He passed in 2016, and with his passing, that’s the first time I ever really dug into his biography. His widow, Elizabeth Robinson, knew that I was close to Cedric intellectually and in other ways. She said, “Look, no one’s writing an obit. We can’t get an obit anywhere.” And I said, “I’ll write one.” I interviewed her, talked to her, and learned all these details that I was kicking myself. I was like, “If I had asked the question … .” I didn’t ask the question because I’m a very shy person. I know that I’m in the public and stuff, but it’s a different thing.

VC: Why did you think the time was right for this third edition?

RDGK: I confess, I’m not the one who came up with the idea of putting it out again. It was UNC Press: Brandon Proia. In the midst of the protests — you had 26 million people on the street. He emailed me and Elizabeth and said, “Look, now’s the time to put out a third edition.” With the new foreword I wanted, one, to really tell Cedric’s story, to situate his intellectual biography to understand where this book came from. Two, to situate the book in relationship to the rebellion of 2020 and talk about it as a manifestation of a black radical tradition. So much of the conversation in political circles, coming out of or preceding the 2020 rebellion, all use terms like “racial capitalism” more than anything else. So I wanted to try to understand this movement, while also trying to clarify what Cedric meant by (a) Black radical tradition and (b) racial capitalism.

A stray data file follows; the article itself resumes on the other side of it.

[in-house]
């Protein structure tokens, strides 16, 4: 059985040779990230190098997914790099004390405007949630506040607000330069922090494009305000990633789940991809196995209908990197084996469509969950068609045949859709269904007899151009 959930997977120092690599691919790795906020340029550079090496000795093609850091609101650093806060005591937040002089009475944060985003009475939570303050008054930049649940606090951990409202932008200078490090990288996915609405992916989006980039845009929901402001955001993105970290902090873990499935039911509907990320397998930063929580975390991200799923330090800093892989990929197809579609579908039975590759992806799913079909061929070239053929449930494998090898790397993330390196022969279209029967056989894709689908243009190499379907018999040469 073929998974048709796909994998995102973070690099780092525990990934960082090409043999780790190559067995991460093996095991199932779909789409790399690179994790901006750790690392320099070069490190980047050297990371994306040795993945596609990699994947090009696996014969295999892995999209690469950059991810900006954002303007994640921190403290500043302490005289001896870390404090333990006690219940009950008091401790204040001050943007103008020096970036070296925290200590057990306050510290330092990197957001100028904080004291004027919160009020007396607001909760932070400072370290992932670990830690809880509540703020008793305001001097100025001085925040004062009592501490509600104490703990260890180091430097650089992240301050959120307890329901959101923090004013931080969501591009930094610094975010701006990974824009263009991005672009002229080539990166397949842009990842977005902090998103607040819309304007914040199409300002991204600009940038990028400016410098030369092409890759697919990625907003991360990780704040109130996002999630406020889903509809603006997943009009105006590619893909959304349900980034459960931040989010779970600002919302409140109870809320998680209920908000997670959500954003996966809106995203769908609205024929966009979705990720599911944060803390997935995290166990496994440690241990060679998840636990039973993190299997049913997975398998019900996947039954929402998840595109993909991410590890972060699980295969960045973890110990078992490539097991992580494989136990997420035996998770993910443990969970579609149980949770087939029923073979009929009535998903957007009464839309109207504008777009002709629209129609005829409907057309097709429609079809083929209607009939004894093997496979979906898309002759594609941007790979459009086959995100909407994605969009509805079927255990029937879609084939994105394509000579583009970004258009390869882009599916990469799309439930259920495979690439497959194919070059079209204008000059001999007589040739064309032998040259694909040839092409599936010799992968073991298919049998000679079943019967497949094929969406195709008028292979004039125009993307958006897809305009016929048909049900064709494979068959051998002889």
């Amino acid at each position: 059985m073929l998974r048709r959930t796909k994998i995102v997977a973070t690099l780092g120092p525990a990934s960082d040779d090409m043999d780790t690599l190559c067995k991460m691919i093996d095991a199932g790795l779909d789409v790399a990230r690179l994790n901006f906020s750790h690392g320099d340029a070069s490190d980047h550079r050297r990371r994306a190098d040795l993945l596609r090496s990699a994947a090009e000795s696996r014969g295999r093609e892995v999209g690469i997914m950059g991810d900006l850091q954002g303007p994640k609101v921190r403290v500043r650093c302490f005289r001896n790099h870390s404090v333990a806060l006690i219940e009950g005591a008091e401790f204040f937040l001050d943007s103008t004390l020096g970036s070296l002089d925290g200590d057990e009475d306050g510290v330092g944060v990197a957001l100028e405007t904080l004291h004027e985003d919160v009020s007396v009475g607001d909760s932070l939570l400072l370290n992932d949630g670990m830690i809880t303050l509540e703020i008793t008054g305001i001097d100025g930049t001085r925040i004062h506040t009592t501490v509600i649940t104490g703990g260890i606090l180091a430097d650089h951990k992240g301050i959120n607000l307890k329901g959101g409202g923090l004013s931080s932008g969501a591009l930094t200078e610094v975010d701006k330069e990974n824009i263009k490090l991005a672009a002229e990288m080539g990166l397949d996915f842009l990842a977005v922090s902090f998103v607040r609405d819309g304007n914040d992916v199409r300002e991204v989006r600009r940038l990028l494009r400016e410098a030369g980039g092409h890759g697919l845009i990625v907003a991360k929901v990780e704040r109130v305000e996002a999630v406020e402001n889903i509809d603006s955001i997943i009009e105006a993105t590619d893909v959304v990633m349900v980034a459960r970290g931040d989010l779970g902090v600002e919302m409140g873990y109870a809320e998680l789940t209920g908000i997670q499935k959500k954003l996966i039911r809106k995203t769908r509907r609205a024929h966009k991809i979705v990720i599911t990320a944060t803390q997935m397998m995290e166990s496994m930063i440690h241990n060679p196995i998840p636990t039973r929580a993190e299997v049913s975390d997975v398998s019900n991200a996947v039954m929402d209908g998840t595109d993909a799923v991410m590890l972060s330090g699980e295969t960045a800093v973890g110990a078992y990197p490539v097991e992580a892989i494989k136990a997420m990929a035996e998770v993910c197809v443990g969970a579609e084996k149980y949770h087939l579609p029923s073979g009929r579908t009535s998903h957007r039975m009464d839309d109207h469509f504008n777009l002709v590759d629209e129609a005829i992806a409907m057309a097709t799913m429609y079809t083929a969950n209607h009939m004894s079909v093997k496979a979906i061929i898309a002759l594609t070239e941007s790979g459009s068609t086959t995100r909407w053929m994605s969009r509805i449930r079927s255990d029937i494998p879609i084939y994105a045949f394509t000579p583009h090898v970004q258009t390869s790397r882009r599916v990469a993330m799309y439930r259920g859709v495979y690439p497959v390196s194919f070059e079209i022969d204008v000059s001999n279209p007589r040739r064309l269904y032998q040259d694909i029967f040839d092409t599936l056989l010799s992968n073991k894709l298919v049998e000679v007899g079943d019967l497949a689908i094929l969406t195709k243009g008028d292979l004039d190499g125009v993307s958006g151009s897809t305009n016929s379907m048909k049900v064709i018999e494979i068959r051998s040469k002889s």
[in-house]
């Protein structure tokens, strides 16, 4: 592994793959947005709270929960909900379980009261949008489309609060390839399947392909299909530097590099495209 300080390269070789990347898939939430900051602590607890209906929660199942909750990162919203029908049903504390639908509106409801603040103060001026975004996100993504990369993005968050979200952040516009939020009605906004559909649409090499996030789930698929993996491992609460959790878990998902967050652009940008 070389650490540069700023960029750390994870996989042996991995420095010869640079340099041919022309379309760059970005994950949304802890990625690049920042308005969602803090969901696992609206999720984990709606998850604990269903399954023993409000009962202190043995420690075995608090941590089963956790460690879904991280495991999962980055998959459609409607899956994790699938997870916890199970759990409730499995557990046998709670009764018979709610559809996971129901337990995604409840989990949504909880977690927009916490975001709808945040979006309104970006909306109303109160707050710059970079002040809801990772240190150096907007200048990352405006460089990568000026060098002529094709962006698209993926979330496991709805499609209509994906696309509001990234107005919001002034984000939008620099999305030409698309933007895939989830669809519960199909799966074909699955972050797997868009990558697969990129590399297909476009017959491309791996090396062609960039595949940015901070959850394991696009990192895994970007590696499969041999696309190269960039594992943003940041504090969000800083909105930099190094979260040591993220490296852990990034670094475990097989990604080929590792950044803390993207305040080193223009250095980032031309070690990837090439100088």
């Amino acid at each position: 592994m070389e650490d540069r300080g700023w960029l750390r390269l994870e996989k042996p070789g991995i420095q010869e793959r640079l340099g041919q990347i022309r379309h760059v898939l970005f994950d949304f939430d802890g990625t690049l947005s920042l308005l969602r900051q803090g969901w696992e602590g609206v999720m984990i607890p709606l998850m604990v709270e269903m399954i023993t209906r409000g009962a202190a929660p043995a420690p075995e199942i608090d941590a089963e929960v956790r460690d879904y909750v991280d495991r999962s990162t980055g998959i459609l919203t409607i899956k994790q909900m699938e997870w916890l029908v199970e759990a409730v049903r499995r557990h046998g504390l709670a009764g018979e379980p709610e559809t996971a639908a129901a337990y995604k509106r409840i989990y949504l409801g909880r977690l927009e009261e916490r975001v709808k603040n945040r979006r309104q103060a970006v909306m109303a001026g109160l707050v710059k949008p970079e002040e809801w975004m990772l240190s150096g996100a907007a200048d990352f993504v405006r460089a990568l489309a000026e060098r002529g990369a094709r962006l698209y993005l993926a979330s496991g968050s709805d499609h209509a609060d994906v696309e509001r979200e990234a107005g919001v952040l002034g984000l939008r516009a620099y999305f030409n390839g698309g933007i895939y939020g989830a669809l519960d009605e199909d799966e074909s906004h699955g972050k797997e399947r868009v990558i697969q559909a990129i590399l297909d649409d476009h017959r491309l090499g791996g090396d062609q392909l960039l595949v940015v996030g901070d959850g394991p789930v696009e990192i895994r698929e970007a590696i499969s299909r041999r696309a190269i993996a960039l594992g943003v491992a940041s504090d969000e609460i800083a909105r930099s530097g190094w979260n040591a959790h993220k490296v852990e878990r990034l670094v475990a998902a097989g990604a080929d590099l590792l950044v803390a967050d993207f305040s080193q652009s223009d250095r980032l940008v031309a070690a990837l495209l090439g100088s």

VC: What are the difficulties in defining what racial capitalism means?

RDGK: The slightly more traditional Marxist scholars reject the idea that capitalism can actually be racial. They say, “Race is real. It’s a phenomenon. But it’s not really the fundamental one. It sort of gets in the way of what’s really the root of oppression: the reproduction of a capitalized class.” That’s class reduction. And then meanwhile, the so-called race reductionist position — you could call it Afro-pessimism lite — is that we’re just for Black people. They say, “The whole structure of Western civilization is based on anti-Blackness and anti-Blackness alone. And therefore, there can be no allyship, there can be no solidarity.” This kind of standoffishness, saying Black people need to just be for Black people, is not Cedric’s position at all.

The class reductionist versus race reductionist debate doesn’t really advance us. Cedric advances us by helping us understand how capitalism is based on racial regimes. So, for example, property may be capital, in the Marxist sense, but property values are dependent on things that are nonmaterial — that are ideological, or superstructural — like race. Capitalism is rooted in a civilization that is based on difference. This doesn’t at all mean that white people are the enemy, or that Black people are all victims, which I totally reject. It doesn’t mean that all white people benefit. It just simply means that capitalism is structured through difference.

I have made a point of the fact that Cedric was writing a critique of Marxism — but not a hostile critique. He wasn’t rejecting all of Marx and Engels’ ideas, but he felt like Marxism was a window to understanding forms of radicalism that neither Marx nor Engels, nor Lenin, and others, could really grasp. Ironically, some people have gone to a kind of extreme, saying, “There’s nothing in Marxism that’s useful. It’s just a white man making up some stuff, and Cedric is right.” And I’m like, “No.” I find myself actually becoming more of a Marxist in my defense of Cedric.